Food and Behaviour Research

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Nutrition therapy within and beyond gestational diabetes

Hernandez TL, Mande A, Barbour LA (2018) Diabetes Res Clin Pract. 2018 Apr 19. pii: S0168-8227(18)30370-X. doi: 10.1016/j.diabres.2018.04.004. [Epub ahead of print] 2018 Apr   pii: S0168-8227(18)30370-X. doi: 10.1016/j.diabres.2018.04.004. [Epub ahead of print] 

Web URL: Read this and related abstracts on PubMed here


With the global rising prevalence of gestational diabetes (GDM), an adaptable, economical approach to nutrition therapy that effectively controls maternal glycemia while promoting normal fetal growth will have far-reaching implications.

The conventional focus has been to rigidly limit all types of carbohydrate. While controlling glucose, this approach fosters maternal anxiety and is a primary barrier to adherence. Many mothers substitute fat for carbohydrate, which may unintentionally enhance lipolysis, promote elevated free fatty acids (FFA), and worsen maternal insulin resistance (IR). Nutrition that worsens IR may facilitate nutrient shunting across the placenta, promoting excess fetal fat accretion.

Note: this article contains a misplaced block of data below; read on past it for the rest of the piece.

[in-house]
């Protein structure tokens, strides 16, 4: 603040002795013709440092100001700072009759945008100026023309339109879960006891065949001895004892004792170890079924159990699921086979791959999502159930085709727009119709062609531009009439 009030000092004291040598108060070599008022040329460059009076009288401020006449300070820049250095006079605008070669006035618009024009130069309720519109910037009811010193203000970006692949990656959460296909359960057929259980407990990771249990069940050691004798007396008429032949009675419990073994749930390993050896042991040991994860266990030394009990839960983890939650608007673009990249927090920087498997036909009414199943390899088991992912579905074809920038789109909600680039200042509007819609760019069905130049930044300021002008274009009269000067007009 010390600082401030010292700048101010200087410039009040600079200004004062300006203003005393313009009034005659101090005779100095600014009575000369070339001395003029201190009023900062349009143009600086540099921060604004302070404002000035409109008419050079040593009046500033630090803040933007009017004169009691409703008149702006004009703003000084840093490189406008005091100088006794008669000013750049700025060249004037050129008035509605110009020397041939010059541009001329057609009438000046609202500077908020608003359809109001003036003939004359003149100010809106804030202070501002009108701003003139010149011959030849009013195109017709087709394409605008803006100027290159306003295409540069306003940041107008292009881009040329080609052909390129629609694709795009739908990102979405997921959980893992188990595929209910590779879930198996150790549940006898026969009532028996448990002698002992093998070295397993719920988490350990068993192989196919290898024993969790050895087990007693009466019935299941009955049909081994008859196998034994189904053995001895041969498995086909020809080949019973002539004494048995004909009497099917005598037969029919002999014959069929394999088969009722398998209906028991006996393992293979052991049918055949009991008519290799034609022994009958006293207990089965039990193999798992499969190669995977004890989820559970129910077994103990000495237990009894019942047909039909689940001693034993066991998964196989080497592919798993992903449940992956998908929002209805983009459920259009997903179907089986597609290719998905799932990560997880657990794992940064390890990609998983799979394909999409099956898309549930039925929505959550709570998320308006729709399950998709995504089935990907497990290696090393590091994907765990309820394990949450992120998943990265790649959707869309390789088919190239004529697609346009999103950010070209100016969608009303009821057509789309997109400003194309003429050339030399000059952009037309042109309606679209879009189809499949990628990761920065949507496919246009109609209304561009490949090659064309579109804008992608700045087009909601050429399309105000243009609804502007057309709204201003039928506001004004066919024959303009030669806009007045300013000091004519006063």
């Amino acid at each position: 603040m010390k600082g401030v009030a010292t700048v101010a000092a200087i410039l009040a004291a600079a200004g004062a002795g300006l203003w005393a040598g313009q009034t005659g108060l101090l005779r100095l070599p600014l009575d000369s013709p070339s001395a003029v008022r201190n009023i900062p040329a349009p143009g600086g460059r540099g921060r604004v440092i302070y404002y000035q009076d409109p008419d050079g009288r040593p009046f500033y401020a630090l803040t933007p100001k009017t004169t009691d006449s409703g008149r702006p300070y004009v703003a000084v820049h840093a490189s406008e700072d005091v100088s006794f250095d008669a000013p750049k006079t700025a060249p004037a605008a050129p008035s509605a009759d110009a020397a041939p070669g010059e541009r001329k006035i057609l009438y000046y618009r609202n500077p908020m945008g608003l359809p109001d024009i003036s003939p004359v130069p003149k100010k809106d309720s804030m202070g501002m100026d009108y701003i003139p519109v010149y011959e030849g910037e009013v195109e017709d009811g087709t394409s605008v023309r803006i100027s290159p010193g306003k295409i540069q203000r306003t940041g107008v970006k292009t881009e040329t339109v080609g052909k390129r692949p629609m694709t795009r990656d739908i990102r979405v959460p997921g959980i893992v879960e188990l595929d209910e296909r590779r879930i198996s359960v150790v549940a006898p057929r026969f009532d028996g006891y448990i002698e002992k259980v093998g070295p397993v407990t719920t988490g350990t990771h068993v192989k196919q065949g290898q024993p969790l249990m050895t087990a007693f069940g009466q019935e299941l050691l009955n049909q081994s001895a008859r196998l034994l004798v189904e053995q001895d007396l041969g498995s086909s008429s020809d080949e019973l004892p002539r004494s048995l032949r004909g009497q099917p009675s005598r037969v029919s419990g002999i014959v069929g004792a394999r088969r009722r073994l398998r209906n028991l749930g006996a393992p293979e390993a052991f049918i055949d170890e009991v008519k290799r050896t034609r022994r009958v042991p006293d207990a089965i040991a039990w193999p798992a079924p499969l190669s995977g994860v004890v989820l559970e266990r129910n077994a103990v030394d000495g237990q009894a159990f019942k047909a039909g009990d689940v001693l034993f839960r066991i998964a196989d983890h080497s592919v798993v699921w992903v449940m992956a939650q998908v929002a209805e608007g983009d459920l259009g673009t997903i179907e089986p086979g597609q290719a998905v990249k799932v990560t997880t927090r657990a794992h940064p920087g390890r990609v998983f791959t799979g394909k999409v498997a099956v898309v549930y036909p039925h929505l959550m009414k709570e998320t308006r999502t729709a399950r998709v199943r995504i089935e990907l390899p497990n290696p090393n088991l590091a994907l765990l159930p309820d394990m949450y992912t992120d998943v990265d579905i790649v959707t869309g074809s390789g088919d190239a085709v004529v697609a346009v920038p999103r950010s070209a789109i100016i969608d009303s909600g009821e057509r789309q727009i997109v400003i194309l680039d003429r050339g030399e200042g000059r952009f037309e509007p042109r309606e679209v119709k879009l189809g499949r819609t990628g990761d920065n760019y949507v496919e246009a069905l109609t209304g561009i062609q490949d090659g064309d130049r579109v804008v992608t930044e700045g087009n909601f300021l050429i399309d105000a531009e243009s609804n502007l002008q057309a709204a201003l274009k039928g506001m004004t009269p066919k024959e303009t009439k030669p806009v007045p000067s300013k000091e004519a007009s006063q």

Evidence suggests that liberalizing higher quality, nutrient-dense carbohydrates results in controlled fasting/postprandial glucose, lower FFA, improved insulin action, vascular benefits, and may reduce excess infant adiposity. Thus, a less carbohydrate-restricted approach may improve maternal adherence when combined with higher quality carbohydrates, lower fat, appropriate caloric intake, and ethnically acceptable foods. Such a diet can be culturally sensitive, socioeconomically attentive, minimize further weight gain in GDM, with potential relevance for pregnancies complicated by overweight/obesity.

Future research is needed to better understand the effect of macronutrient composition on the placenta and gut microbiome, the benefits/risks of nonnutritive sweeteners, and whether precision-nutrition is beneficial in pregnancy.